I picked up Chan and Sprinkle's book on hell and read it in a day. As other commenters have noted, it is not a bad book. But, it also is not a compelling read either. It appears to have been written as a counter to Rob Bell's book "Love Wins" and, in that sense, it presents some notable rebuttals to some of Bell's points. But, unfortunately, after reading it, I felt like I had not actually read a whole book, but only a "Cliff's Notes" version. Too often, I got to the end of a chapter or a section and thought "where's the rest of it?" There were many points that were tossed out there interestingly, but then not expanded on. I was often left wanting more on the subject and feeling like I had just gotten a summary rather than an analysis.

To me, Chan and Sprinkle were not really attempting to explain hell in more detail, but only to rebut a few limited points from Rob Bell's book. As such, it should not be subtitled "What God said about eternity, and the things we've made up." Rather, it should be something much more limited and simpler, like "Rebutting some misconceptions about hell." That is really all it does -- although I do think it does that effectively. But, to give the impression it is a more detailed discussion of hell is not really accurate. Perhaps this is because Chan and Sprinkle are wrestling themselves with where they come out on understanding hell. From comments in the book, they clearly give both annihilationism and eternal conscious torment views a fair seat within orthodoxy. And, although Chan clearly supports eternal conscious torment, he also goes to some length to indicate that annihilationism is a possible view from an exegesis of the scriptures.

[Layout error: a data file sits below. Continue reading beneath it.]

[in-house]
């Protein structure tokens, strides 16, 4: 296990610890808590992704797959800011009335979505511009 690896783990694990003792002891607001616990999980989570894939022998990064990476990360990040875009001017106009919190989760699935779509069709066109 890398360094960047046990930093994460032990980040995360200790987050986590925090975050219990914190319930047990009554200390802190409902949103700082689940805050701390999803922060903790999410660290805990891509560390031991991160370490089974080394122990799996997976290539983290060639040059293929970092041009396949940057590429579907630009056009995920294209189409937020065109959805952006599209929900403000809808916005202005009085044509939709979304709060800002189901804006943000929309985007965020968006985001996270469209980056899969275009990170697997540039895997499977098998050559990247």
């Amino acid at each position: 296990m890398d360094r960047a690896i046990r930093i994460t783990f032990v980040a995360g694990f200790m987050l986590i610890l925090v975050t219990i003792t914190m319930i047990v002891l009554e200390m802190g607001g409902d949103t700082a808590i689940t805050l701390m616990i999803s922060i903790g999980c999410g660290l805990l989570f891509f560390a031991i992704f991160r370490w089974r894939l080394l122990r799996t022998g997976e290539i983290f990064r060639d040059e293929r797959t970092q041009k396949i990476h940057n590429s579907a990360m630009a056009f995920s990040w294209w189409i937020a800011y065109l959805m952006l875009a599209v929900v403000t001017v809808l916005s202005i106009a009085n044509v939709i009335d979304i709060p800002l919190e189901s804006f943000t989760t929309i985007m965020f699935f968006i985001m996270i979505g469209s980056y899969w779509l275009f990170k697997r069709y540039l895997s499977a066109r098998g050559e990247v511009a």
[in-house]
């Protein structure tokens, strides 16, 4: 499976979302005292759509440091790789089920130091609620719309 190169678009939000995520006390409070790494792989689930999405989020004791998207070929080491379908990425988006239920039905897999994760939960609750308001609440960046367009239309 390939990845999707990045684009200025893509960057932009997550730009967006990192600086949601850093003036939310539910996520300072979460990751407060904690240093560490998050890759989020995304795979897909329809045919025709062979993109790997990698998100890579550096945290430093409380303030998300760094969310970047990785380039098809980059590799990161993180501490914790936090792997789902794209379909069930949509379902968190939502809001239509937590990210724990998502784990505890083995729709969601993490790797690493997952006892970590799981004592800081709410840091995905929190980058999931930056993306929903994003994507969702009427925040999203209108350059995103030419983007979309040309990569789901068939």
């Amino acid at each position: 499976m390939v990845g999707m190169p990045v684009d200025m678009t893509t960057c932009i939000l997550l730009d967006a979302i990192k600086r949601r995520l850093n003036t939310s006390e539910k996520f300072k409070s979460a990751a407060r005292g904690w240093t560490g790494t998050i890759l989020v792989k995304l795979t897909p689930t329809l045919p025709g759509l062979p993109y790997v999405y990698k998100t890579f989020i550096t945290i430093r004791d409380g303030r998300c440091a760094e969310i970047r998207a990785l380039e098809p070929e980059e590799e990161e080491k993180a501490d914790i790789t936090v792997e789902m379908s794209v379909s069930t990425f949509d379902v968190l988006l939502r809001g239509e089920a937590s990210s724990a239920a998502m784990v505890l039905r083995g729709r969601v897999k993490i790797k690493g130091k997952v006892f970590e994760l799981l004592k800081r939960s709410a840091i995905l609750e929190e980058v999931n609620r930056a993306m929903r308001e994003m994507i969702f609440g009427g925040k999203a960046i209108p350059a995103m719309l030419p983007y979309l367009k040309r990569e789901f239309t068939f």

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121 of 138 people found the following review helpful By Aaron Armstrong on July 4, 2011
Format: Paperback
I had some trepidation about even reading Erasing Hell, let alone reviewing it. Part of that stems from a desire to not continue to tread the same ground, over and over again. The rest of my uneasiness came from another (greater) concern: Am I spending too much time thinking about hell? Worse, am I turning thinking about it into another academic exercise that doesn't really have any impact on my life?

If you're concerned about that tendency in your own life, you'll be thankful to read Erasing Hell: What God said about eternity, and the things we made up. Here, Francis Chan and co-author Preston Sprinkle offer a foundational understanding of what Scripture actually says about hell while explaining why it actually matters.

In case you were wondering, yes, this book is a direct response to Rob Bell's Love Wins. Chan and Sprinkle interact heavily with the former work, carefully addressing the significant issues raised in its pages in Chan's now-trademark conversational style.

One of the big questions in the Love Wins controversy centers on whether or not Christian universalism and the opportunity for post-mortem salvation is defensible from Scripture. The authors quickly move through a handful of the major proof texts offered in defense of universalism to focus on to the larger issue of post-mortem salvation. In their search for proof texts in its defense, they found exactly none.

"No passage in the Bible says that there will be a second chance after death to turn to Jesus," they write on page 35. "And that's frightening . . . because the idea of an after-death conversion is the most important ingredient for the Universalist position. It makes or breaks the view.